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Home Archive May 2010 Issue

May 2010 Issue

May 2010 Issue: The Evolution of Energy Security

As the May 2010 issue of the Journal of Energy Security goes to print the Group of Experts, lead by former US Secretary of State Madeleine Albright, will submit their report to the NATO Secretary General on NATO’s new Strategic Concept designed to guide the organization over the next decade.    The issue of energy security  will figure prominently in the document’s recommendations.   Over the past year, not only NATO Members and Partners, but all nations, have continued to struggle with how to address their own energy requirements in a time of economic hardship and dislocation.  Rigor in thinking needs to be brought to this new discipline that has seen energy eclipse itself as a narrow resource issue and push itself forward as a major security concern to energy producers, consumers and transit states alike.  Individual states like Turkey will play an increasingly important role in the transit of energy resources not only from East to West but from South to North.  Two contributions, one from Hasan Alsancak a Turkish energy security expert based in Ankara and another from Sohbet Karbuz who is responsible for hydrocarbons at the Paris based Mediterranean Energy Observatory (OME), focus on Turkey’s and the Caspian region’s larger energy security challenges.  Much of Europe’s energy supply security is tied to the future security and stability of states across the Caucasus-Caspian region and the JES will most certainly follow and support dialogue on the region’s emerging energy security issues in the months and years to come.

From electricity blackouts in Brazil to the specter of cyber-based information warfare, Bruce Averill, former US Department of State Senior Coordinator for Critical Infrastructure Security and his colleague Eric A.M. Luiijf with the Netherlands Organization for Applied Scientific Research join CNRS Information Warfare expert Daniel Ventre, in canvassing recent developments in the global struggle to ward-off cyber-based attacks against energy systems and infrastructure.  What role does information warfare play in Chinese military strategy?  What should energy and power providers be aware  of as the globalization of information and its transmission proceeds?  Are addressing cyber-security concerns analogous to the dire situation of the unimpeded Gulf oil spill off of Louisiana where the advent of new deep-water drilling technologies have out-paced the development of strategies and technologies to prevent or mitigate disaster?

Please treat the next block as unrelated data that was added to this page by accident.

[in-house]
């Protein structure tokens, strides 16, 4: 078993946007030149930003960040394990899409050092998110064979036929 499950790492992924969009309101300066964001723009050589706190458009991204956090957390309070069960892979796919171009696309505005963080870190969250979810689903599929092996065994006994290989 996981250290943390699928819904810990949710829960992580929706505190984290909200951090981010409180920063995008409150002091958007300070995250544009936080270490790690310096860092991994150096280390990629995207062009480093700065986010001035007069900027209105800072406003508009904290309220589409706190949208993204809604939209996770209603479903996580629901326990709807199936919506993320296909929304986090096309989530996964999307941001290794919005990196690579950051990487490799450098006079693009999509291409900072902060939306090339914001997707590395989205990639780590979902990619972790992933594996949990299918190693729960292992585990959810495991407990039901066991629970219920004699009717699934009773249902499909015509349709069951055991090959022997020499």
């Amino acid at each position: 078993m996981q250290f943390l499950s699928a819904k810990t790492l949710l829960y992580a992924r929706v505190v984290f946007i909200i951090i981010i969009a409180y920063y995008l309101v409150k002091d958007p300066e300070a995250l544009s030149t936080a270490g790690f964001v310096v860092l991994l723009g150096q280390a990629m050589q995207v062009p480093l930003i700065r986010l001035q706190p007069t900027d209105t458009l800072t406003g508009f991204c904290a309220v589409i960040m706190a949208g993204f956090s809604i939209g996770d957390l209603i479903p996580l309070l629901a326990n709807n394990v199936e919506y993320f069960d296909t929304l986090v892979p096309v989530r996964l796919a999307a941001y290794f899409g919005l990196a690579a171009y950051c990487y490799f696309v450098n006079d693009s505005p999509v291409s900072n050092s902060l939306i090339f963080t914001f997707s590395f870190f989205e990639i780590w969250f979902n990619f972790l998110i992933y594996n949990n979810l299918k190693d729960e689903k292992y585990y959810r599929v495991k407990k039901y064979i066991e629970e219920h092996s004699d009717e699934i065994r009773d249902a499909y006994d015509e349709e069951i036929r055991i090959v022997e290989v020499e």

This issue of the JES also offers the second in a series of articles on the nexus of water and energy.  Mike Hightower, a distinguished member of the technical staff at Sandia National Laboratory in Albuquerque  New Mexico,  focuses on the challenge of augmenting new power production while minimizing the demand for water in areas already water-stressed like in the Western and Southwestern states of the US.  Finally, Victor Ojakorotu and twelve of his colleagues in South Africa provide a detailed analysis of the resurgence of violence in Nigeria’s Niger Delta.  This lengthy and detailed analysis coincides with MEND’s (Movement for the Emancipation of the Niger Delta) recent threats to escalate violence across the Delta which has already contributed to a fall in Nigerian oil output by one-third. 

Best regards,
Kevin Rosner
editor@iags.org

 

SPECIAL REPORT: Checkmating the Resurgence of Oil Violence in the Niger Delta of Nigeria

SPECIAL REPORT: Checkmating the Resurgence of Oil Violence in the Niger Delta of Nigeria